The blackbird whirled in the autumn winds. It was a small part of the pantomime.
As you may well not have heard on your corporate nightly news, the Obama-era National Labor Relations Board (NLRB) has been near-paralyzed by years of Republican dirty tricks leading to resignations and scandal that included frequent leaking of confidential board proceedings to former Republican board members advising the Romney camp. With the Department of Justice eyeballing the corporate hacks in question, however, the NLRB may finally be set to address academic labor issues.
Several of the regional NLRB panels have already decided core higher ed cases; just last month a federal judge spanked Chicago’s Columbia College for interfering with faculty union activities, ordering them to the bargaining table, posthaste.
Evidently the national NLRB plans to make up for lost time. Over the next few…
Cary Nelson completes his third consecutive term as AAUP president next week. No one serving in that role has accomplished so much with so little against a mountain of obstacles that would have sent weaker personalities scurrying back to their carrels and laboratory benches. During his tenure, he averted near-certain financial collapse, calmed near-annual rebellions from the union affiliates, appeased traditionalists, weathered the unionization of the staff, oversaw the departure of two general secretaries, rode out nearly-continuous irrational litigation, renovated an appallingly dysfunctional membership operation, herded the cats of Committee A, and brought communications to the very brink of modernization.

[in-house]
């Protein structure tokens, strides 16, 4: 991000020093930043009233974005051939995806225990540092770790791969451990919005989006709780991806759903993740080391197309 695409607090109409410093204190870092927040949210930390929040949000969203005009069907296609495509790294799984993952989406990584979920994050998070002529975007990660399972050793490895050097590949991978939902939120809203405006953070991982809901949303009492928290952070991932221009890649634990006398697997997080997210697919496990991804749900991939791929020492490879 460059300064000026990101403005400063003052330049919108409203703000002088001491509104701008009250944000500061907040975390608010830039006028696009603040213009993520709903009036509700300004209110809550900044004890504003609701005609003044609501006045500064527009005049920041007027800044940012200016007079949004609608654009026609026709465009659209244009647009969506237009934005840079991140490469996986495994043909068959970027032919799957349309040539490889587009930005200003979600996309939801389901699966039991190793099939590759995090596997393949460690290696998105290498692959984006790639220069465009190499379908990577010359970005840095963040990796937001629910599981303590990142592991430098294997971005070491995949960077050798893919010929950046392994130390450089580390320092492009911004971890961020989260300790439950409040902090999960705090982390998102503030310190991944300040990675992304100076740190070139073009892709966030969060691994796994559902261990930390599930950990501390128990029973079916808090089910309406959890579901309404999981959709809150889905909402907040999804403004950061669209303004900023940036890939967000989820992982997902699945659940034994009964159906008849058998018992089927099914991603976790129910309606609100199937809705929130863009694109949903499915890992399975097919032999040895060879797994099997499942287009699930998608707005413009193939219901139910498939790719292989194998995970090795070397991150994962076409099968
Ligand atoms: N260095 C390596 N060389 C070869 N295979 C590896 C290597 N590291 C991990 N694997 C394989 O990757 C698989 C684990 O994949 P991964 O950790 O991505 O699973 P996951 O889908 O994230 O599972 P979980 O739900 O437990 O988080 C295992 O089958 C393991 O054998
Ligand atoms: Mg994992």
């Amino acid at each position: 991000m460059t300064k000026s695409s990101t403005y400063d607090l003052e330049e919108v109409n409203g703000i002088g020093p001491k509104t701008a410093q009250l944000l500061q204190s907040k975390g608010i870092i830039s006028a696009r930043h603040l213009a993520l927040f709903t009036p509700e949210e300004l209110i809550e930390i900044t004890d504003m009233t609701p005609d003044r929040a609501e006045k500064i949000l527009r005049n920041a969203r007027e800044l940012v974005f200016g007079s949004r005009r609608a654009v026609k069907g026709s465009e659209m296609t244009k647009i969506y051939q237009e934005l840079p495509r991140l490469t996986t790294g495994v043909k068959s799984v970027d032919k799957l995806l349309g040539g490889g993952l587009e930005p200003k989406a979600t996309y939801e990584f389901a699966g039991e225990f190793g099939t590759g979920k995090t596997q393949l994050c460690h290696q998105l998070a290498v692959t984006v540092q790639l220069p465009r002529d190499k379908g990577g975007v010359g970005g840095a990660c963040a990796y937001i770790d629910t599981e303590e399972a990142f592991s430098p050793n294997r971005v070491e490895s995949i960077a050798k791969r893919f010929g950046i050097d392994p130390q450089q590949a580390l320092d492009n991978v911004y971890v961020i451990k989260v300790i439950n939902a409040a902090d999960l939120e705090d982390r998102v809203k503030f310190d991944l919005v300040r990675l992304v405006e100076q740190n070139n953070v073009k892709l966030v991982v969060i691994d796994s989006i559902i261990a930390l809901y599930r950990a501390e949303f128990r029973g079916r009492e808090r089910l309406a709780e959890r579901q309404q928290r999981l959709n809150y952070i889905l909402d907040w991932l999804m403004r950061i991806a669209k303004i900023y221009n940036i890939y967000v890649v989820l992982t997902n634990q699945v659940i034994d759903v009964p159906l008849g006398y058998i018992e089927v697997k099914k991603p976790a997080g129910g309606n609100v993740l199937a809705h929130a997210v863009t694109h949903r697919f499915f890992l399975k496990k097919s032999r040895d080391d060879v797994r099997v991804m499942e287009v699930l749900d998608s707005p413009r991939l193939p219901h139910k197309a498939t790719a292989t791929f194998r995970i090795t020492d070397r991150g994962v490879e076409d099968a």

He never gave up on his efforts to refashion the organization into an institution…
Last Friday, representatives of Quebec’s student unions were summoned to emergency talks with the government. They were joined by college and university administrators and labor union leaders, whose goal was to hammer out an agreement that would end the 12-week long strike.
Meanwhile, members of the Quebec Liberal Party were gathering in Victoriaville, 70 miles southwest of the provincial capital, for the first day of their annual policy convention.
As negotiations began, buses shuttled thousands of students and their supporters to the Liberals’ conference. Organizers moved the convention site to a location far from Montreal in a futile effort to prevent the mass demonstrations that have occurred daily—and now nightly—in the city’s streets for months.
Clashes quickly erupted between protesters and provincial riot police. According to…
250,000 students pack the streets in largest demo in Quebec history
A guest post by Lilian Radovac. (BTW, SoCal readers may want to know that Marc is speaking at UC-Irvine a 4 p.m. 4/23 on New Media/New Protests.)